There are many reasons for homeowners to protest their property taxes, from inaccurate county data, a decline in values within your market area, or simply due to the county property tax office raising taxes each year without cause. Unfortunately, despite whatever evidence you bring, you are never on a level playing field when meeting with the county tax assessors. The exception is if you have, in hand, a real estate appraisal that has been performed explicitly for the purposes of disputing property tax.
Let’s look at an example: Say your home is assessed by the county appraisal district at $250,000 in 2009. If you appealed the tax valuation and had the value lowered to $225,000 AND the property has a homestead exemption, then in 2010 the assessed value could be raised to $247,500 at MOST. And that is using the max percentage, 10%, that the county is allowed to increase your property values by. Had you not protested in 2009 year, your 2010 value could have very well been $275,000. So in actuality, you save a good deal of money for years to come just be protest the value down to $225k in 2009. It’s for this reason that we recommend everyone protest at least every three years!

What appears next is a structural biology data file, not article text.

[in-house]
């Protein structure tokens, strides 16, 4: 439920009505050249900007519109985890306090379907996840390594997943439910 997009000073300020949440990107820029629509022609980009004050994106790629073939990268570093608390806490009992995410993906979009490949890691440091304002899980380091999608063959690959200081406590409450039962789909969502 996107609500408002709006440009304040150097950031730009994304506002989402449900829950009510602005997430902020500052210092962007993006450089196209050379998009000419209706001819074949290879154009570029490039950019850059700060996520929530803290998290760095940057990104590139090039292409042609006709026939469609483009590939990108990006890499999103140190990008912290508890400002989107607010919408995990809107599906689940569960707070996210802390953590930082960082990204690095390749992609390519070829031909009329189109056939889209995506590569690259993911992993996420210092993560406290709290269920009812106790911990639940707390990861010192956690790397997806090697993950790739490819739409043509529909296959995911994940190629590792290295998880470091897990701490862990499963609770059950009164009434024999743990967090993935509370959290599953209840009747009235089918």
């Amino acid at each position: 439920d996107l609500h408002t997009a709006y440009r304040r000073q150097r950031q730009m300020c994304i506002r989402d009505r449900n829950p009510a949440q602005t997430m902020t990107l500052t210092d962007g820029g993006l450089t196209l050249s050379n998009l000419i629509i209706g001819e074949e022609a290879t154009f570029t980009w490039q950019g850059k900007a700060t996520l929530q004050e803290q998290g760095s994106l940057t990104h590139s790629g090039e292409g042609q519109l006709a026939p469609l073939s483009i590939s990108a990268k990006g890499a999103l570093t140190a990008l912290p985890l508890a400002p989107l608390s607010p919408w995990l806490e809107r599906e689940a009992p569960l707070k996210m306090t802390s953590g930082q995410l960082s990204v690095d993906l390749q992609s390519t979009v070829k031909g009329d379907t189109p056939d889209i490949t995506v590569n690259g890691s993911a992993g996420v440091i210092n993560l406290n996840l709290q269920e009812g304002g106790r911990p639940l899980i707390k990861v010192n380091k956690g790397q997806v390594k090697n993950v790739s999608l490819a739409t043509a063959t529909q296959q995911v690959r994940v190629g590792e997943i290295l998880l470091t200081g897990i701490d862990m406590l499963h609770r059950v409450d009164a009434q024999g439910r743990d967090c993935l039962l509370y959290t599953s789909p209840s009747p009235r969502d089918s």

Tax dispute appraisals are performed a little differently than a standard appraisal and require that the appraisal report be written by an appraiser that is experienced with such types of assignments. For example, an experienced tax appeal appraiser knows that the appraisal must be retrospective to Jan. 1st of the year in protest. In other words, the appraisal will be what the value of the home was on January 1st of the protest year, not the current value. Secondly, an experienced appraiser knows how to indicate declining trends and other market statistics that prove a weakening real estate market within an area. Appraisers also know the “lingo” and can use verbiage that would be otherwise foreign to an average person. Another unknown caveat is that most counties require the appraisal to be printed, signed and notarized before being shown as evidence. These are just some of the important aspects of tax protests that you and your appraiser must know to present a compelling case.
When appearing at an informal or formal tax protest hearing, the first thing the county appraiser or appraisal board will ask you is, “Do You Have an Appraisal?”
Common Reasons for Protesting Property Taxes:
General decline in values
Above average number of foreclosures in the Market Area
Above average Days on Market for real estate listings
Incorrect county data such as square footage of the home
External influences that may affect values such as a busy roads or rezoning
Interim construction, renovations or other work that is incomplete